NAIM AUDIO DAC-V1 digital-to-analogue converter
THE Naim DAC-V1 is the company’s first standalone DAC component to have a computer-compatible USB input. Prior to this, the USB ports on the company’s range of streamers and the all-in-one Uniti units could access certain music files on a USB thumb drive and be connected to iPods, but not directly to a PC or Mac.
The DAC-V1 can also function as a full preamplifier for digital sources (configurable for fixed output into another preamplifier or an integrated amplifier, as well for variable output, via its onboard volume control direct to a power amplifier), and as a headphone amplifier. It, however, does not include any input connection for analogue sources.
BITS AND PARTS: Built into the familiar Naim half-width zinc and aluminium anti-resonance box, this is one solidly put together component. If you’re an old time “Naimee” wondering if you need a separate power supply to make it work, no, the DAC-V1 has its power supply built in. Unfortunately, the DAC-V1 can’t be upgraded via connection of one of Naim’s external power supplies. Anyone who’s ever had a demo of Naim’s power supply upgrades and heard benefits will be left wondering “what if …?”
Round astern, there is an asynchronous USB input (up to 24-bit/384kHz) and five S/PDIF inputs, being of the coaxial RCA, BNC as well as Toslink optical variety. The USB connection is implemented with technology which Naim licensed from a third party, so this may explain why the company only recently felt the connection was good enough to meet its standards of sound quality. Analogue outputs come in the form of Naim’s favoured four-pin DIN jack as well as a pair of RCA phonos beside it.
At the bow is a volume knob, the product literature indicating level control to be in the analogue domain. Naim presents the user with an effectively legible green-lettered display which will indicate the volume setting and selected numbered input as well as other functional information.
The headphone jack is for 6.3mm stereo plugs, so those who use headphones with dinkier-sized plugs or other plug types will have to procure suitable adaptors.
IN CONCERT: For someone whose main prolonged experience with Naim equipment was using a slimline series Naim Nait 3, the sense of smoothness in the presentation of the DAC-V1 was a little surprising for me. But fear not, as this does not mean the musical traits on which the brand made its name has gone out the window with the “maturing and mellowing” (I don’t know how else to put it) of the sonic presentation.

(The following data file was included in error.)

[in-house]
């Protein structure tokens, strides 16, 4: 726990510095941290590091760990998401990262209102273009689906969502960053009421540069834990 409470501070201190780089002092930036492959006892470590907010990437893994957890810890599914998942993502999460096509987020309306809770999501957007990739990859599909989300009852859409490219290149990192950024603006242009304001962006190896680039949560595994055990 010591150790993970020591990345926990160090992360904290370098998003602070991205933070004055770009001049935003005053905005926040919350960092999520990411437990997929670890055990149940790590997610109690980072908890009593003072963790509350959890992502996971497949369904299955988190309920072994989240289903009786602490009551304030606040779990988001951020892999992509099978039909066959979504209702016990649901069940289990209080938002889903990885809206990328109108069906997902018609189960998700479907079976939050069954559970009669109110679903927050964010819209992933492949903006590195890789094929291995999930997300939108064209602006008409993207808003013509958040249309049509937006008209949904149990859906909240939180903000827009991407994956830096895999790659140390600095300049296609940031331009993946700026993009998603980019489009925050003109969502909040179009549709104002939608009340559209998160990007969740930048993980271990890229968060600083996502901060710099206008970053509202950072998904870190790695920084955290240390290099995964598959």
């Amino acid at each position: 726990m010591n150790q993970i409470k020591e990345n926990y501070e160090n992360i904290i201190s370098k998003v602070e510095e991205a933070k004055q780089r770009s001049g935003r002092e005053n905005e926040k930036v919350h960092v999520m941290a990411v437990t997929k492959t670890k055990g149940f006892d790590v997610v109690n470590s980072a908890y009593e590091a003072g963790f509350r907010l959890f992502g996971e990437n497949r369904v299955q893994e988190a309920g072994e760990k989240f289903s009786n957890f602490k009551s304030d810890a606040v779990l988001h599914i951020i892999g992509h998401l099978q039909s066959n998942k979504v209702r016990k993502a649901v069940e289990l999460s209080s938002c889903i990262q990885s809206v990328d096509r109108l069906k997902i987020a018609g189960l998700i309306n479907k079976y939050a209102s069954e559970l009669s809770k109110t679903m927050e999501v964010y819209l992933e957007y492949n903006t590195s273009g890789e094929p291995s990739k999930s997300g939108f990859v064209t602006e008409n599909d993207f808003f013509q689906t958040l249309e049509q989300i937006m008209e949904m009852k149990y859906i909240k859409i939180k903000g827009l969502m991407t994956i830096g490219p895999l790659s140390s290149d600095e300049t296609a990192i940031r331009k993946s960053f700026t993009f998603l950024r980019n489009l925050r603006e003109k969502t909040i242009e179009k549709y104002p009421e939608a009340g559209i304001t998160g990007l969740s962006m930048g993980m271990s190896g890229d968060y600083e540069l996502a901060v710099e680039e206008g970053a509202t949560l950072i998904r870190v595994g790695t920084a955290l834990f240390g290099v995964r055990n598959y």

With the DAC-V1 directly driving my Mesa Boogie Baron valve amplifier (2/3rds pentode mode, with lowest level of feedback set), the speed and positiveness of the beat in rock and jazz tracks were keenly reproduced. With uncompressed sources such as CDs, played in a freebie ancient Toshiba SD-1200 DVD player which was nearly thrown away by the original owner, bass lines sounded solid and agile, making for an exciting listen. It proved difficult to sit still when any upbeat track came through the speakers, and the combination just pushed many right buttons for me.
With a QLS-550 SD Card WAV player (16bit/44.1khz CD standard) feeding the DAC-V1’s BNC connector, the presentation was quite spacious, and singers and instrumentation were projected into the room with a vibrancy that I had rarely encountered with digital at this price level. Pretty much the same was what I had to say when a laptop was used to play CD standard as well as higher-resolution files, the USB input not seeming to suffer in comparative listening of the same files from the two data sources.
The sound was mostly spacious, with a cleanliness and purity of mid band and higher frequencies which the Naims of old were not thought to have excelled at, if that was one’s preferred type of presentation. It was, in a way, almost too smooth and civilised! That doesn’t apply to the bass, which was kicking and smoking in the way one expects it to from a Naim component.